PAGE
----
Pro GTO preflop charts

MortgageBrokerMortgageBroker Red Chipper Posts: 7 ✭✭
Hey Everyone,

How did you go about memorizing or using the preflop GTO charts provided in Pro? I'm thinking flash cards, but is there an easier way?

Thanks!

Comments

  • TheGameKatTheGameKat Las VegasPosts: 4,863 -
    If you want to suck all the enjoyment out of the game, I'd recommend flash cards.

    The important point to recognize IMO is that, particularly around the edges, the EV between say opening and folding will be negligible. More to the point, it's the edge cases that are particularly sensitive to the assumed range of the opponents. So I'd recommend nailing down the more robust part of the range, understanding how it varies with position, and not stress too much when you pick up J9s in CO and can't remember what to do. It simply won't matter very much, and the decision is likely dominated by reads on the remaining players anyway.
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  • MortgageBrokerMortgageBroker Red Chipper Posts: 7 ✭✭
    So let's say I want to suck the enjoyment out of the game. Flash cards then?
  • MortgageBrokerMortgageBroker Red Chipper Posts: 7 ✭✭
    So, I'm confused. If they don't really matter that much, in regards to EV, why have such specific ranges for every type of position? Can't have it both ways. Either it's important for people to use the recommended ranges or not.

    I do think it matters, hence the question.
  • TheGameKatTheGameKat Las VegasPosts: 4,863 -
    edited June 3
    What I'm trying to convey is that bits of the chart are far more important than others, and for the most part the more important bits are the easiest to remember. You already have a sense of good and bad hands and the importance of position. But poker isn't blackjack, there's no if X then Y. Thus if you don't have perfect recall on the CO open-raise range, I wouldn't worry about it because a far bigger factor is how the players behind you will respond to an open.

    That said, I take a somewhat unorthodox view on memorization, and if you're more comfortable doing this via brute force then obviously go ahead.
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  • TheGameKatTheGameKat Las VegasPosts: 4,863 -
    edited June 3
    @MortgageBroker This article I wrote with Chris may help explain what I'm getting at.

    In more practical terms, ask yourself the following. Suppose your recall of these charts goes from good to perfect with an extra 30 hours study. Then suppose I told you the difference in EV had you used "good" versus "perfect" charts would be $30 over your next year of poker. Would you put in the extra 30 hours? Would you do so if I told you devoting those 30 hours to postflop study would net you an additional $500?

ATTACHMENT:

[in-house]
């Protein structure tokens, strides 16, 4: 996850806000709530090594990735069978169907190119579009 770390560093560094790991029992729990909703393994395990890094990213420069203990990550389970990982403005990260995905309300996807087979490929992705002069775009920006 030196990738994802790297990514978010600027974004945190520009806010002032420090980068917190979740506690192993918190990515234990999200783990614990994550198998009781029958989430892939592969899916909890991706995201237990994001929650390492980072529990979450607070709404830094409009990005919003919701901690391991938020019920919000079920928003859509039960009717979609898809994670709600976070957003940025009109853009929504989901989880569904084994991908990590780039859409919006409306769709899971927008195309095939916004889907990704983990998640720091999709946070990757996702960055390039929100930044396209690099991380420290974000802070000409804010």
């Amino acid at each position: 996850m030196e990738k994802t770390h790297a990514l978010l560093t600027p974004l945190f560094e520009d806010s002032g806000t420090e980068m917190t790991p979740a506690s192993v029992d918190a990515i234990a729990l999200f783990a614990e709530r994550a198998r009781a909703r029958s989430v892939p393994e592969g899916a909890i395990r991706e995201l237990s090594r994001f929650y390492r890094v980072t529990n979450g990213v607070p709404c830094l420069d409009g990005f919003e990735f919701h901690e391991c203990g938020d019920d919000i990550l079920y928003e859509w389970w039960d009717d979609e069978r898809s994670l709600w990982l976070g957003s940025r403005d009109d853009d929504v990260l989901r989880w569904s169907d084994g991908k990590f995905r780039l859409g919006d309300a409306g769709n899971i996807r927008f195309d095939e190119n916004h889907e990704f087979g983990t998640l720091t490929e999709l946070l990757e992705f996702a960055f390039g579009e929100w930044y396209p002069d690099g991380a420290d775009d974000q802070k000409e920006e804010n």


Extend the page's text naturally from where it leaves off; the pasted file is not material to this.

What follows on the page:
When we constructed those charts, we were looking for a compromise between ease of learning and accuracy. To do so we reduced the mixed decisions to binary ones. That in itself likely costs a tiny bit of EV, but that's the compromise we reached. My personal compromise is to simply not stress about edge cases. Poker is a multi-street game and I feel my time is better spent on other aspects rather than looking for preflop perfection.
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  • MortgageBrokerMortgageBroker Red Chipper Posts: 7 ✭✭
    Thanks for the detailed response and discussion. Read your article and very much respect your opinion.

    While studying post flop play and understanding how players react to an open is obviously critically important, it doesn't make mastering preflop play less important.

    It's not an either or thing, I guess would be my point. If I can get ANY kind of advantage, whether it be small or large, I'm going to dedicate time to master that advantage.

    And finally, the difference between a perfect (or close to perfect) preflop strategy vs a good strategy would be gigantic in the long run, especially if you're playing 10,000+ hands a month. Could be thousands of dollars per month (or more) if playing a decent stakes.

    While poker isn't blackjack, it's certainly headed in that direction. Best to get ahead of the crowd before you get left behind, IMO.
  • TheGameKatTheGameKat Las VegasPosts: 4,863 -
    edited June 3
    I'm not a cash specialist, but coach w34z3l is, and frequently notes that most players would improve their bottom line far more by studying postflop play than pre. That factored in to my response above. You'd have to be playing insane stakes for 10,000 hands to lead to thousands of dollars/month difference between good and perfect recall. Besides, 10,000 hands for an online grinder is the weekend. ;)

    I'd suggest there IS an either/or element to this, because if you're working on preflop, you're not working on something else.